All 10 of the UK’s offshore wind farm owner/operators have signed an agreement committing to SPARTA (System Performance, Availability and Reliability Trend Analysis), a collaborative project with the Offshore Renewable Energy (ORE) Catapult and The Crown Estate.
Following a successful year-long pilot phase, the owner/operators have recognised the significant benefits that SPARTA can deliver, including increasing investor confidence and reducing costs.
With currently over half of the total installed capacity of operational UK offshore wind farms inputting data into the system, the SPARTA project provides, for the first time, anonymously shared data on a wide range of operational issues such as system downtime, repair interventions, weather conditions and crew transfers.
This insight allows owner/operators to benchmark their own performance, enabling them to focus on specific areas for improvement and identify measures to boost availability, reliability and the performance of turbines.
It is estimated that a 1% industry wide improvement in turbine availability arising as a consequence of SPARTA could meet the energy requirements of an additional 31,000 homes.
ORE Catapult’s Innovation Engineering and Programmes Director Chris Hill commented:
“The pilot phase of the project has been extremely successful, and the feedback from owner/operators is that the platform is already helping them to make more informed decisions about the way they operate and manage their offshore installations.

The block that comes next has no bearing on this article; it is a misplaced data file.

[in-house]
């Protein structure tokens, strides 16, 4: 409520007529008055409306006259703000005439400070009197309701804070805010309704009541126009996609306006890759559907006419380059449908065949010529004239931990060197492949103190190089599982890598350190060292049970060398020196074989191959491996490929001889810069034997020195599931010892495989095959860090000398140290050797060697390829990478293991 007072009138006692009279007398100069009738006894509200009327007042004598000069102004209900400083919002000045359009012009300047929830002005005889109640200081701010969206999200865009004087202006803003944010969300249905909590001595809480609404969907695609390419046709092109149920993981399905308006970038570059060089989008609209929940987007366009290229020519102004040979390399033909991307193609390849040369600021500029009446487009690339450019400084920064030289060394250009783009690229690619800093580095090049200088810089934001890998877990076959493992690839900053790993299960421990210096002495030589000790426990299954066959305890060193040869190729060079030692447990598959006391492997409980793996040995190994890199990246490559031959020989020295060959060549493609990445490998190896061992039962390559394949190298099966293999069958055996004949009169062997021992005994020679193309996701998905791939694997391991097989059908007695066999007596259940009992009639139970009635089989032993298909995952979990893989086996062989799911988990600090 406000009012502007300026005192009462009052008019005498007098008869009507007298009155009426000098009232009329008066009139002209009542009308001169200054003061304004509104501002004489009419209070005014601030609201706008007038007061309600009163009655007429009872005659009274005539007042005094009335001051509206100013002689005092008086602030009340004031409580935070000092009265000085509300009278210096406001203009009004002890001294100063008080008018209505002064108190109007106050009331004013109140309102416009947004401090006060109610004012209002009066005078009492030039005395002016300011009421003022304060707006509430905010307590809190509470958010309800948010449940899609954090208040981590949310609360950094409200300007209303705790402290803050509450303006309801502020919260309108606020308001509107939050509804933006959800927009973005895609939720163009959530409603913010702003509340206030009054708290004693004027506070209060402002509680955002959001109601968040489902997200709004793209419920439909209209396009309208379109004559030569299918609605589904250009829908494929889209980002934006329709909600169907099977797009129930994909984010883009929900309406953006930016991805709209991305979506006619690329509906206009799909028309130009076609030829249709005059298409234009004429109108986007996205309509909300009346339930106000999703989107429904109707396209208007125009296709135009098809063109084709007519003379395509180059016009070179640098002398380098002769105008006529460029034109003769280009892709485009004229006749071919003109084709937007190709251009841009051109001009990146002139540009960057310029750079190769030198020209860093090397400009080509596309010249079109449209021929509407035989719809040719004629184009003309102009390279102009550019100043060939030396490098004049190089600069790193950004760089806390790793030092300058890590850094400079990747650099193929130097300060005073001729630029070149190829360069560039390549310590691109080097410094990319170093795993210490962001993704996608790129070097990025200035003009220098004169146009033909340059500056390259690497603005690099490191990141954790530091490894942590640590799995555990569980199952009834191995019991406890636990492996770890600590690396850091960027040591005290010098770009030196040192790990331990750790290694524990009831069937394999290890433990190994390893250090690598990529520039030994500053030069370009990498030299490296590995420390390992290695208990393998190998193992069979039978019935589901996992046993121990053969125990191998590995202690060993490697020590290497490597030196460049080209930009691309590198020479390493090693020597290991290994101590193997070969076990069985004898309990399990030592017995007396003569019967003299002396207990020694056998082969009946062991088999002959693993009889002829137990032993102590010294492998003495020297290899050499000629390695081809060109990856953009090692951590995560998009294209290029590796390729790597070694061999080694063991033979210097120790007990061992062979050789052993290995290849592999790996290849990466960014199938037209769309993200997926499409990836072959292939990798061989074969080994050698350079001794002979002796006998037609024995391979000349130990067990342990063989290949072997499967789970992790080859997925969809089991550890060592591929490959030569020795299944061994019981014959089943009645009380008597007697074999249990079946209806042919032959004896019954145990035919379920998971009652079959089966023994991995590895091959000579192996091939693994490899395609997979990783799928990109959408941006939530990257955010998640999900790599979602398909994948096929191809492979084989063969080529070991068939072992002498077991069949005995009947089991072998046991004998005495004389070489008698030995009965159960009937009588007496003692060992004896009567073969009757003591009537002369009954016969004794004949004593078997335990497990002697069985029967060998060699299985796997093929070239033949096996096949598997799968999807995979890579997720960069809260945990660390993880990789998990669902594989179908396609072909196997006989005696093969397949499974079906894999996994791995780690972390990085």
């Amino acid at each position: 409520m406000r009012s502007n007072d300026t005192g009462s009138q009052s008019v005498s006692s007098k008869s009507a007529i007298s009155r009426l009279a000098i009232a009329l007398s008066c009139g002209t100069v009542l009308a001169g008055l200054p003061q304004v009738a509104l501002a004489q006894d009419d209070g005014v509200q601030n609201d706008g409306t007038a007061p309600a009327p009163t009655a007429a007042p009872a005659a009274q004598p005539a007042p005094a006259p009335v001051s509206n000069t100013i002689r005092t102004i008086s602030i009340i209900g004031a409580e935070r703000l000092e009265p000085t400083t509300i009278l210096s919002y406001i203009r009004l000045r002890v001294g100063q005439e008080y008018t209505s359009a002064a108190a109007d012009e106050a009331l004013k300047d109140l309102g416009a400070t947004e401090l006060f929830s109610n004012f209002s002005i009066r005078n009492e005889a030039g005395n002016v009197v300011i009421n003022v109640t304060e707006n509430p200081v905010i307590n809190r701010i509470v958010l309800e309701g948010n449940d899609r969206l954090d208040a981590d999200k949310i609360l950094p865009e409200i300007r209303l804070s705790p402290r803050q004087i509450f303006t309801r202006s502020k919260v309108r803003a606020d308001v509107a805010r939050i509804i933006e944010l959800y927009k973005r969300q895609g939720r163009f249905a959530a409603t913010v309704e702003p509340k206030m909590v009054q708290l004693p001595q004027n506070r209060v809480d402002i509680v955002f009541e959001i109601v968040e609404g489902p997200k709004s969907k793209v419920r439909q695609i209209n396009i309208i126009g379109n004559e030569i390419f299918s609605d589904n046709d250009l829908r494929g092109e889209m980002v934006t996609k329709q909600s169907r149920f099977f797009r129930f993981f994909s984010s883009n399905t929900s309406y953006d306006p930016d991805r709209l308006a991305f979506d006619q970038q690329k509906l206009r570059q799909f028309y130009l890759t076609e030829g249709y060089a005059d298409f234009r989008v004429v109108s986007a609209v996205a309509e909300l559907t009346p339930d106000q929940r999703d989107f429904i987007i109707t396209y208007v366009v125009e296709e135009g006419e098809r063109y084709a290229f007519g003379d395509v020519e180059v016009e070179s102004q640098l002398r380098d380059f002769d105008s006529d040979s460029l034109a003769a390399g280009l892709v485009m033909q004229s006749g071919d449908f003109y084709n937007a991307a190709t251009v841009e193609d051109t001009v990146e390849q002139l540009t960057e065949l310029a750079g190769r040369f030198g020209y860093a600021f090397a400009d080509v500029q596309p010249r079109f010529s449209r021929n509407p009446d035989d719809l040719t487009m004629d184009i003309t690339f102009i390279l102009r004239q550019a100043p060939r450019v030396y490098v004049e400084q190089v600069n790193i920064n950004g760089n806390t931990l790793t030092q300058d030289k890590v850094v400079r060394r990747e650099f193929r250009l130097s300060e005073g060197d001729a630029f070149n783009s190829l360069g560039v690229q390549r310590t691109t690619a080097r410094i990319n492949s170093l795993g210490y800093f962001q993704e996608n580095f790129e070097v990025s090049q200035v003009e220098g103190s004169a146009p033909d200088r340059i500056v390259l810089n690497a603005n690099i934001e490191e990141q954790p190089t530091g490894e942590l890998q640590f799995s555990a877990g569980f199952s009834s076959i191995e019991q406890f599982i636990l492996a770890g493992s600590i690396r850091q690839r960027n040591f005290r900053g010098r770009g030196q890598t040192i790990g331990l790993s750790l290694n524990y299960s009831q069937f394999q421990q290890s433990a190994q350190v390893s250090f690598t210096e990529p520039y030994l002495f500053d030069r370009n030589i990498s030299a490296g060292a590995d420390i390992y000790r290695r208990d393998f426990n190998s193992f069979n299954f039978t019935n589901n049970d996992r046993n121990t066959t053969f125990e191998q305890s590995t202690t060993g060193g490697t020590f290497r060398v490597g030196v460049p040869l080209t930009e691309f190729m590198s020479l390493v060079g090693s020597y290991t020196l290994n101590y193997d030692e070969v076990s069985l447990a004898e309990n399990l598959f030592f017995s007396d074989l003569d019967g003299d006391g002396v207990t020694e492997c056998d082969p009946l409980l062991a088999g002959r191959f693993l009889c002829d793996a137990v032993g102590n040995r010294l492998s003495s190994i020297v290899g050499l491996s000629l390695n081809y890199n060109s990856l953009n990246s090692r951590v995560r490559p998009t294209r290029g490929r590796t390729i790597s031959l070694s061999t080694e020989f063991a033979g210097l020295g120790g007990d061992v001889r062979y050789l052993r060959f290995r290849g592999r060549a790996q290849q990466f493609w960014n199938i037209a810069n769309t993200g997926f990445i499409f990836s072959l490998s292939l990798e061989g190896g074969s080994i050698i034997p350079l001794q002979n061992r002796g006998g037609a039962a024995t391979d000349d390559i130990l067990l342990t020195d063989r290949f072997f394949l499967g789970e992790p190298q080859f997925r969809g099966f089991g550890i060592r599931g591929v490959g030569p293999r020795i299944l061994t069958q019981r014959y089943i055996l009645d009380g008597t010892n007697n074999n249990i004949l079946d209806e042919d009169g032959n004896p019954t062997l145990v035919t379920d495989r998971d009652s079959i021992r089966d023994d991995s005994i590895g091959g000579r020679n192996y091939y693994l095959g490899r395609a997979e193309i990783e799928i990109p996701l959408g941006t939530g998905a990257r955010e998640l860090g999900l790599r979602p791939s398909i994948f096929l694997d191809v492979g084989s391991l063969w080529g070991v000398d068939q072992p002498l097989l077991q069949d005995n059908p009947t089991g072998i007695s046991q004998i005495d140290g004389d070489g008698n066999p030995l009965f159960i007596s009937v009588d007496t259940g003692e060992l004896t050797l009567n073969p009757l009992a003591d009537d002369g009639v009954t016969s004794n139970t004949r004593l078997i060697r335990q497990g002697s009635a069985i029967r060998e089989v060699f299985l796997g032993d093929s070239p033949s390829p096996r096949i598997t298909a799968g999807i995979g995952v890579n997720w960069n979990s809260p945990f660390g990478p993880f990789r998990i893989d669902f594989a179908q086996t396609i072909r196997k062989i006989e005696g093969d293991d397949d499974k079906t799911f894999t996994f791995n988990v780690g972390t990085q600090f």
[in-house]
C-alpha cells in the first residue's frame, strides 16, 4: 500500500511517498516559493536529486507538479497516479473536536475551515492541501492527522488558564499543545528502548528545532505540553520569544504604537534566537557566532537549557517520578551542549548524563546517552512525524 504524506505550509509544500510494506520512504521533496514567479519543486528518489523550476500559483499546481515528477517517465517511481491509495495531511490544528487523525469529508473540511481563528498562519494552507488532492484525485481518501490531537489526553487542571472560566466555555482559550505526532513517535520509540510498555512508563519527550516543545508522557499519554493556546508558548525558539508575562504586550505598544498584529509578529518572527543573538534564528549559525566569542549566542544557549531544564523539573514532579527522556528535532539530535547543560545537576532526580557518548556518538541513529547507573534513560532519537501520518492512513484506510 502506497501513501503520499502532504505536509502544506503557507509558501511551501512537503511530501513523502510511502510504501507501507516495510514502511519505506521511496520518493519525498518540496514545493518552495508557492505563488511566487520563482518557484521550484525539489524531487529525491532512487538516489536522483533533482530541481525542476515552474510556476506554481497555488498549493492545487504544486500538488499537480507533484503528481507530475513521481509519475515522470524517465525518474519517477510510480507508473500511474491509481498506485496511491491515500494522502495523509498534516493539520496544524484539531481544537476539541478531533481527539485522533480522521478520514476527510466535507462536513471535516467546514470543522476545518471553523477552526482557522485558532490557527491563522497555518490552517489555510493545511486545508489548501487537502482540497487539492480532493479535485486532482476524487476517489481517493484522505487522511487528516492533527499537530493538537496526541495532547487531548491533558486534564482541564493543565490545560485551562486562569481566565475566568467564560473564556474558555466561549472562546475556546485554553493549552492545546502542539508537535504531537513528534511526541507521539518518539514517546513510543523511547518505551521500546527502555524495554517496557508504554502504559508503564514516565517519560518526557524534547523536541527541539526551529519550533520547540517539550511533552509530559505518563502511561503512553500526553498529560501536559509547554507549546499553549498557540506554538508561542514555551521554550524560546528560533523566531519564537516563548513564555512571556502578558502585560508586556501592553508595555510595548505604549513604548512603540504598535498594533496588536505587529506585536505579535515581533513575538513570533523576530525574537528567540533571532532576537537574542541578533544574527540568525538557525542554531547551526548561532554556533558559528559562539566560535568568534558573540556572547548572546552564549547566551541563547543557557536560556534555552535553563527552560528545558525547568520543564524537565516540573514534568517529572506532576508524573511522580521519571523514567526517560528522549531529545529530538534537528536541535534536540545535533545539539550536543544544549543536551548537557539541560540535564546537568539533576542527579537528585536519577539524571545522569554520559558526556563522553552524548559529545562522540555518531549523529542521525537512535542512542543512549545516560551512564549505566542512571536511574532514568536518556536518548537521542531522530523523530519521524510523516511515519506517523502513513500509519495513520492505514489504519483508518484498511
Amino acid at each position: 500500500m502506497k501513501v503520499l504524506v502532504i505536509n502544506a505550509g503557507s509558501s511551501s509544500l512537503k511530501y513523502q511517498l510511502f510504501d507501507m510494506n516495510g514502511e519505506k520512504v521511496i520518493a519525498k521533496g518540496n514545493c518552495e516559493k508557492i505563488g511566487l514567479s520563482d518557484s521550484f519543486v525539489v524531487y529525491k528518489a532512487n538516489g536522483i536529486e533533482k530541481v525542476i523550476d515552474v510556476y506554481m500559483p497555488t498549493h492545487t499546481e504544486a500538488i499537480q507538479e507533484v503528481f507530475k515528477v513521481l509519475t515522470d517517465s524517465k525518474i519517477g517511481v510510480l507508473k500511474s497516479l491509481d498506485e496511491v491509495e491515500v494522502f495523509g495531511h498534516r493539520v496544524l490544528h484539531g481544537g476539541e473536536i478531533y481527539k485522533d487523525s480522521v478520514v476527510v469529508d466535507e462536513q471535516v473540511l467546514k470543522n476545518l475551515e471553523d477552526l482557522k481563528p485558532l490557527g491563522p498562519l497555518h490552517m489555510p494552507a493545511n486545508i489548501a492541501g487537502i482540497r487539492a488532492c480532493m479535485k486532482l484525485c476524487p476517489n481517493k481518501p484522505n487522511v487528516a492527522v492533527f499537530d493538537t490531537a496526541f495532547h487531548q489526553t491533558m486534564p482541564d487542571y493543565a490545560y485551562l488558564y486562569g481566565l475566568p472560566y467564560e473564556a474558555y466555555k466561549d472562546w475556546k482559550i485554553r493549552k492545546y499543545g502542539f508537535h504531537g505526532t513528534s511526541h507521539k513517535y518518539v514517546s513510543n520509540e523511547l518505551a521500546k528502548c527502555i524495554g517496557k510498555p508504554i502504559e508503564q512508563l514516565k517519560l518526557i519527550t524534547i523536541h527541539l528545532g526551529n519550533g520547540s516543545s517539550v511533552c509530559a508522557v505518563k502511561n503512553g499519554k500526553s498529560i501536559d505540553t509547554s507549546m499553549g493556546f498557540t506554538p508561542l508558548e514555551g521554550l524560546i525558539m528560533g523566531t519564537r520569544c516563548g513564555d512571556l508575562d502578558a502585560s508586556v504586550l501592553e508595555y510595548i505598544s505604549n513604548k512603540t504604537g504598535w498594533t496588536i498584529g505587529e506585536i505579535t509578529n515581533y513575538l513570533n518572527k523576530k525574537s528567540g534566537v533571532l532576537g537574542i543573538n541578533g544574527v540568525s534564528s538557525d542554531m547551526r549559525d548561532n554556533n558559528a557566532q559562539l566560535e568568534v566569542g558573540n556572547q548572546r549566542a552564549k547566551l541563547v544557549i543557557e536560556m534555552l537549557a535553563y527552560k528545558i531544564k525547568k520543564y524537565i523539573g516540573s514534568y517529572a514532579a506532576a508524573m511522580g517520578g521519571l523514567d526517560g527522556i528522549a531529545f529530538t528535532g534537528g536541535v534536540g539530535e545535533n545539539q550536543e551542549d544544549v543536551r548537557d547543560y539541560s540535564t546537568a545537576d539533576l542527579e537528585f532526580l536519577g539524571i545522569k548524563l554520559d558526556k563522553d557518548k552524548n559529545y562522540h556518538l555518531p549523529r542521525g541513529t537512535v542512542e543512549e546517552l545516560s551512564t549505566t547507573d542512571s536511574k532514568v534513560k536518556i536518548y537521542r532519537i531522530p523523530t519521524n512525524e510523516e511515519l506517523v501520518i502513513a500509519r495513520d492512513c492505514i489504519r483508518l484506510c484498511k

“The fact that all of the owner/operators have recognised the benefits of participating in SPARTA, and have committed to its further development, is great news for the sector as it strives for further reductions in risk and cost.
“ORE Catapult will continue to support the programme, both in our role as project sponsor and also as the project manager tasked with operating, maintaining and further developing the database system.”
Huub den Rooijen at The Crown Estate welcomed the news saying:
“Collaborative systems like SPARTA have been used for years in the offshore oil and gas industry to optimise asset performance, and SPARTA is a great example of how the offshore wind industry is maturing by learning from best practice elsewhere.
“As manager of the UK seabed, The Crown Estate plays an active role in supporting the sector to lead the way in sharing data and knowledge to help bring down costs and underpin offshore wind’s material contribution to a low carbon energy mix over the long term.”
Adam Bruce, Chairman of the Offshore Wind Programme Board, said:
“With the largest base of operating turbines in the world, the UK offshore wind sector has an unrivalled knowledge base to draw on. SPARTA demonstrates how the industry is leading the way in innovative solutions to cost reduction, and is committed to driving down costs further in the coming years, ensuring that offshore wind can play a central role in the UK’s future energy mix.”
Notes to editors
 This figure is calculated against a wind-generated volume of 13.4TWh